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Supercomputer Simulations Key to Understanding Star Formation

Composite image showing young stars in and around molecular cloud Cepheus B

Composite image showing young stars in and around molecular cloud Cepheus B

Researchers from UC San Diego are tapping the power of advanced supercomputers to solve age-old mysteries of astrophysics. Their newly published paper entitled A Supersonic Turbulence Origin of Larson’s Laws for the first time provides an explanation for the origin of three observed correlations between various properties of molecular clouds in the Milky Way galaxy known as Larson’s Laws.

This paper is essentially the culmination of seven years of research, aided by the use of large-scale supercomputer simulations conducted at SDSC and elsewhere,” said Alexei Kritsuk, a research physicist with UC San Diego’s Physics Department and Center for Astrophysics & Space Sciences (CASS) and lead author of the paper. “Molecular clouds are the birth sites for stars, so this paper relates also to the theory of star formation.”

The researcher team includes Michael Norman, Director of the San Diego Supercomputer Center (SDSC) and a Distinguished Professor of physics at UC San Diego, and Christoph T. Lee, an undergraduate researcher with CASS. SDSC’s Trestles and Triton clusters, and now-decommissioned DataStar system, were used to generate the simulations, as well as the Krakenand Nautilus systems at the National Institute for Computational Science (NICS), at Oak Ridge National Laboratory.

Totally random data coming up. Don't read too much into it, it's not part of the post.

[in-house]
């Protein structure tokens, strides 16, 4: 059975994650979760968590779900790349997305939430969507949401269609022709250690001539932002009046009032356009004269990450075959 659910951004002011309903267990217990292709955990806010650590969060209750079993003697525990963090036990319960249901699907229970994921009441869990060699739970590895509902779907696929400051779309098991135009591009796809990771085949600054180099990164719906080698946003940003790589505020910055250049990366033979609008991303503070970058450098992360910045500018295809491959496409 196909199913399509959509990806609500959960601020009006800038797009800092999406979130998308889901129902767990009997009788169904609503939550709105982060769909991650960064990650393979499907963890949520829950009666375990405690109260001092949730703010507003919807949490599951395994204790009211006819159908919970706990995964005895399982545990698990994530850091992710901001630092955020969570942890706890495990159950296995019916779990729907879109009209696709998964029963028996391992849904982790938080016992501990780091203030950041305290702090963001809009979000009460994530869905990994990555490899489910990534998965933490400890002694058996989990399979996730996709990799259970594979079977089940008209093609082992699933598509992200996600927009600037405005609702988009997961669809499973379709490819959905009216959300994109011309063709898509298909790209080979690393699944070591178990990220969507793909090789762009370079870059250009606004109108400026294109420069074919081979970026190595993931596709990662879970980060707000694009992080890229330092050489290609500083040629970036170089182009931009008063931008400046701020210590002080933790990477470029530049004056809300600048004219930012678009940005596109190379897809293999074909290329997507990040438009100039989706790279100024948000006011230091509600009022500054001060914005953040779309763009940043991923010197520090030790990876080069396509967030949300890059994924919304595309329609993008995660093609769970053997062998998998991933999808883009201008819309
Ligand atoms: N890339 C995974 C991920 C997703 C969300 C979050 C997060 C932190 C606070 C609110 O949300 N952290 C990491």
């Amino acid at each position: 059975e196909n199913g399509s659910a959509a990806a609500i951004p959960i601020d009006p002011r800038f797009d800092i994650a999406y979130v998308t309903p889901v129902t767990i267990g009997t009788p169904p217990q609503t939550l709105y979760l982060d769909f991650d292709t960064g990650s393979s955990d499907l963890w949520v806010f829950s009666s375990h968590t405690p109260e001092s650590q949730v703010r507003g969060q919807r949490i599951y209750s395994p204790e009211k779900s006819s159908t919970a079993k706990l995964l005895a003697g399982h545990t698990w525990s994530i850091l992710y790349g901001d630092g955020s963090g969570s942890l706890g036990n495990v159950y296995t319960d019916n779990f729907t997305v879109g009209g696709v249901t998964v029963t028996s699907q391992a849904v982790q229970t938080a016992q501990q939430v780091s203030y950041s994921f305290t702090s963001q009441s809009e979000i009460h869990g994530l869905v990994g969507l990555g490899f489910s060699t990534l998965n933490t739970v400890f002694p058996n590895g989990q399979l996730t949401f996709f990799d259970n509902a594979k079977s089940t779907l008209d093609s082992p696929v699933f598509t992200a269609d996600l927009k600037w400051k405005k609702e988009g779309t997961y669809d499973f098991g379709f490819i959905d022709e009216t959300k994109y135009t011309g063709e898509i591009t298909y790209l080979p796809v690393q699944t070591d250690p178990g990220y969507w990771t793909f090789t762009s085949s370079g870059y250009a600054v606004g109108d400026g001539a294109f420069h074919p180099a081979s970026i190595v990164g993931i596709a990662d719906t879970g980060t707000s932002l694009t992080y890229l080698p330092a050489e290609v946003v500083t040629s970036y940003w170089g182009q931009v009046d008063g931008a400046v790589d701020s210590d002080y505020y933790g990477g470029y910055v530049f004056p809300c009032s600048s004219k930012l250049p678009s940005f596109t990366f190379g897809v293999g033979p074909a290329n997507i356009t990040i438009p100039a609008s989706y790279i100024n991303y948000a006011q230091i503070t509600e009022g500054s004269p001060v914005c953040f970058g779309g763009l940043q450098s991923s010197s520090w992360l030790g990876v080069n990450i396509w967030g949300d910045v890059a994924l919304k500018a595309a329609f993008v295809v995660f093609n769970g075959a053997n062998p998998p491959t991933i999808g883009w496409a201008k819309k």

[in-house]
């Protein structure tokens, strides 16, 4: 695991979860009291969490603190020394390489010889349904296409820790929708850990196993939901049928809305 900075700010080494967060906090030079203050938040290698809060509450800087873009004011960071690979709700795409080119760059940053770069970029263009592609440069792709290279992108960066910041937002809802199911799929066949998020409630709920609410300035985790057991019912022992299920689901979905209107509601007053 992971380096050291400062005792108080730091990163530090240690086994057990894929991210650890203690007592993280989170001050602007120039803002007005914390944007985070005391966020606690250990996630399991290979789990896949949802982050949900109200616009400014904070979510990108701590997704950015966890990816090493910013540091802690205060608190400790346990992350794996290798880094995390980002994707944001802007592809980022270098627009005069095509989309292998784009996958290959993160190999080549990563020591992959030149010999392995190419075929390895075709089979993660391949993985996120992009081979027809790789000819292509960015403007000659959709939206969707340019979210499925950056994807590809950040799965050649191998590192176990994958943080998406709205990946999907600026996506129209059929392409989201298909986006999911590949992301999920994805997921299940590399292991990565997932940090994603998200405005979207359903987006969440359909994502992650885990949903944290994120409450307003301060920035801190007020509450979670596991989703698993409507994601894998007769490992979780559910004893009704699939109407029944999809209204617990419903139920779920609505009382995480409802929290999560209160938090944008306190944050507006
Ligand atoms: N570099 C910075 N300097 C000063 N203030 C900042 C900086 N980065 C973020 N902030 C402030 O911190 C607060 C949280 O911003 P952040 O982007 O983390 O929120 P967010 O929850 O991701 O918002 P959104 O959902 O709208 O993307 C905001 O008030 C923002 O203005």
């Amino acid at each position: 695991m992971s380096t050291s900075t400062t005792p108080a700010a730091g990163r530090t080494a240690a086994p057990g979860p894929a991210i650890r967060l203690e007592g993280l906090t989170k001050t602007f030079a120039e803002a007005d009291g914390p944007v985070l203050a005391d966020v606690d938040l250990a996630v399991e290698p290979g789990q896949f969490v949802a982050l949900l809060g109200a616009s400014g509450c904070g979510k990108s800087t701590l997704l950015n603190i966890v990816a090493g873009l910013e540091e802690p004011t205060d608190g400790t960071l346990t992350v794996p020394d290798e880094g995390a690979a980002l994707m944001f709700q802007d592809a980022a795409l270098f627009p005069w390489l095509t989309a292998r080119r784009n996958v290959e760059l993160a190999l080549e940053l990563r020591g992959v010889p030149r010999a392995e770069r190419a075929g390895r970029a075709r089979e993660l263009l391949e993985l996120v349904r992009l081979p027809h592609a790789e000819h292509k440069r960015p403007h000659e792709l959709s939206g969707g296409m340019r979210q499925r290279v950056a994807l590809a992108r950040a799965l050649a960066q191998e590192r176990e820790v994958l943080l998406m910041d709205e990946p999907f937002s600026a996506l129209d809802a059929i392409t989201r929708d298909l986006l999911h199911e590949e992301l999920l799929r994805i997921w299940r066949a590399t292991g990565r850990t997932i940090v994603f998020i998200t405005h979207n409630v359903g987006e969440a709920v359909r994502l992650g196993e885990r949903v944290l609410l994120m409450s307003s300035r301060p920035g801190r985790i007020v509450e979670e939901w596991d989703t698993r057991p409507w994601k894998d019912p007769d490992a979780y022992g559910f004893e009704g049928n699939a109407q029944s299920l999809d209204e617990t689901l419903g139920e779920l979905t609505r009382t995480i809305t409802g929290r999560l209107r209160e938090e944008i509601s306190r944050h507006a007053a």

None of these new findings and insights would have been possible without the tremendous advances in supercomputer simulations that allow not only cosmologists but scientists in countless other domains an unprecedented level of resolution and data-processing speed to further their research,” said Norman, a globally recognized astrophysicist who has pioneered the use of advanced computational methods to explore the universe and its beginnings. “We believe that this paper paints the complete picture, drawing from earlier published works of ours as well as presenting new simulations that have not been published before.”

Read the Feature Story or check out the Complete Research Paper.

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